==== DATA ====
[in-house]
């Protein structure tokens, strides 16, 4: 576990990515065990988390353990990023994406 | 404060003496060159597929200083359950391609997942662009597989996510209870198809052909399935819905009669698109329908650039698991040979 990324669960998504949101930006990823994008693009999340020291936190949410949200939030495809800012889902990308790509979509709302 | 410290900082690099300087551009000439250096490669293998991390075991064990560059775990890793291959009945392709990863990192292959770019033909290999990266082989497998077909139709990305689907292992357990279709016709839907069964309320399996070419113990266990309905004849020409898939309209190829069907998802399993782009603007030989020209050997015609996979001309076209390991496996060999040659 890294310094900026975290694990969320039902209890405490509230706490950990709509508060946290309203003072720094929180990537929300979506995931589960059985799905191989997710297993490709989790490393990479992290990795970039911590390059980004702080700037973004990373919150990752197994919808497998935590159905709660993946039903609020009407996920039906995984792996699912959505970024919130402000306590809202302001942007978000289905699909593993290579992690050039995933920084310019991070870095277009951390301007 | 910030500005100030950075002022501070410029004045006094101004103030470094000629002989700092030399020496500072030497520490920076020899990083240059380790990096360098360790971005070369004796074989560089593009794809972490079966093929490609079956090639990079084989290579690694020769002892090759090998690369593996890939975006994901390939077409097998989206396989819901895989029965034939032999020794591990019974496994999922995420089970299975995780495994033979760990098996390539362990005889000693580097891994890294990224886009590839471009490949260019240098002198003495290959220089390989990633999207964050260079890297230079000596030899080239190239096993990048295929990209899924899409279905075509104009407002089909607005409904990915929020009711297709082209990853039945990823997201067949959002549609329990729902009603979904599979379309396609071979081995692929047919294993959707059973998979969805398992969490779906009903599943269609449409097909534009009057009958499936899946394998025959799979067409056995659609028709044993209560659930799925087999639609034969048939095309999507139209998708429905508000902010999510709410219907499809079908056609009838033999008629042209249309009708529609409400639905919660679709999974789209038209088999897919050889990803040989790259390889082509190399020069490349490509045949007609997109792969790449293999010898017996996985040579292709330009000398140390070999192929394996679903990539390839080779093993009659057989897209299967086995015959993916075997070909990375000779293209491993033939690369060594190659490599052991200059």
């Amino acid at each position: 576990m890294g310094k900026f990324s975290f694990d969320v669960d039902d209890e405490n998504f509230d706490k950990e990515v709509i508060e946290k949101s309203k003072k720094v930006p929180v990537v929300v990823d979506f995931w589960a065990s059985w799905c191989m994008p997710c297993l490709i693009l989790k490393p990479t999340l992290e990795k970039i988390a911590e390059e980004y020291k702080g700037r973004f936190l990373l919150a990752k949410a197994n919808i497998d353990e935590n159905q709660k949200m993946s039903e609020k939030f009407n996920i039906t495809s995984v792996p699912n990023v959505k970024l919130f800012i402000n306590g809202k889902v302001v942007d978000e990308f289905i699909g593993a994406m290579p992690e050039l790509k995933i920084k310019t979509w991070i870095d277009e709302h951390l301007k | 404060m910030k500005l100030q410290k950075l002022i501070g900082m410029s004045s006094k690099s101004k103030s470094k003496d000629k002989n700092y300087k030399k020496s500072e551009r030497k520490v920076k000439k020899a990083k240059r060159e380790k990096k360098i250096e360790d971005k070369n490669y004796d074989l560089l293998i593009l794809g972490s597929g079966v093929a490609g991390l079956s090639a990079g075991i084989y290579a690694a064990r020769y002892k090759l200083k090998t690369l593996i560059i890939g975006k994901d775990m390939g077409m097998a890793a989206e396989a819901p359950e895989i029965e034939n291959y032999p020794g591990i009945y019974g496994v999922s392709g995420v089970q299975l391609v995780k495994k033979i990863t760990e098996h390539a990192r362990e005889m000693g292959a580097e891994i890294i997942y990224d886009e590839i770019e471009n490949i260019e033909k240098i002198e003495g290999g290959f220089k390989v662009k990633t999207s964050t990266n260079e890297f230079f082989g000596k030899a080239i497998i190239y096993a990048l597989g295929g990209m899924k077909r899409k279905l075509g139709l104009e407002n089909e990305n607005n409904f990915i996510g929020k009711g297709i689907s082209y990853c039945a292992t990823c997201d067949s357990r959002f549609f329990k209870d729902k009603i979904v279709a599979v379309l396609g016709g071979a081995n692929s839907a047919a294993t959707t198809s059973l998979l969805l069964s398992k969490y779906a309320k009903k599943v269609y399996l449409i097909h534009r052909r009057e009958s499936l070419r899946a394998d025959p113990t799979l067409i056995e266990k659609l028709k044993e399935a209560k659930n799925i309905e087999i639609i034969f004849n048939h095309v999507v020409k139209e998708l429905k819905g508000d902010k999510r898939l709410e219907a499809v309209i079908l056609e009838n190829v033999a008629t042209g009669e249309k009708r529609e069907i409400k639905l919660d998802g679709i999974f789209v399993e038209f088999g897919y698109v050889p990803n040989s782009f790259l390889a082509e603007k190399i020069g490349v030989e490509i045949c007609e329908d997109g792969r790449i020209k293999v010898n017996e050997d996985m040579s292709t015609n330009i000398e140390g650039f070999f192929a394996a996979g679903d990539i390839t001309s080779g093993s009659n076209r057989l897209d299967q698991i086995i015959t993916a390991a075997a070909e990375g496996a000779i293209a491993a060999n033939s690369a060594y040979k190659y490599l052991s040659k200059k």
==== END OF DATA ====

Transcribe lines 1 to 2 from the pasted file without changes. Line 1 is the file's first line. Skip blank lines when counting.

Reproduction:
[in-house]
């Protein structure tokens, strides 16, 4: 576990990515065990988390353990990023994406 | 404060003496060159597929200083359950391609997942662009597989996510209870198809052909399935819905009669698109329908650039698991040979 990324669960998504949101930006990823994008693009999340020291936190949410949200939030495809800012889902990308790509979509709302 | 410290900082690099300087551009000439250096490669293998991390075991064990560059775990890793291959009945392709990863990192292959770019033909290999990266082989497998077909139709990305689907292992357990279709016709839907069964309320399996070419113990266990309905004849020409898939309209190829069907998802399993782009603007030989020209050997015609996979001309076209390991496996060999040659 890294310094900026975290694990969320039902209890405490509230706490950990709509508060946290309203003072720094929180990537929300979506995931589960059985799905191989997710297993490709989790490393990479992290990795970039911590390059980004702080700037973004990373919150990752197994919808497998935590159905709660993946039903609020009407996920039906995984792996699912959505970024919130402000306590809202302001942007978000289905699909593993290579992690050039995933920084310019991070870095277009951390301007 | 910030500005100030950075002022501070410029004045006094101004103030470094000629002989700092030399020496500072030497520490920076020899990083240059380790990096360098360790971005070369004796074989560089593009794809972490079966093929490609079956090639990079084989290579690694020769002892090759090998690369593996890939975006994901390939077409097998989206396989819901895989029965034939032999020794591990019974496994999922995420089970299975995780495994033979760990098996390539362990005889000693580097891994890294990224886009590839471009490949260019240098002198003495290959220089390989990633999207964050260079890297230079000596030899080239190239096993990048295929990209899924899409279905075509104009407002089909607005409904990915929020009711297709082209990853039945990823997201067949959002549609329990729902009603979904599979379309396609071979081995692929047919294993959707059973998979969805398992969490779906009903599943269609449409097909534009009057009958499936899946394998025959799979067409056995659609028709044993209560659930799925087999639609034969048939095309999507139209998708429905508000902010999510709410219907499809079908056609009838033999008629042209249309009708529609409400639905919660679709999974789209038209088999897919050889990803040989790259390889082509190399020069490349490509045949007609997109792969790449293999010898017996996985040579292709330009000398140390070999192929394996679903990539390839080779093993009659057989897209299967086995015959993916075997070909990375000779293209491993033939690369060594190659490599052991200059």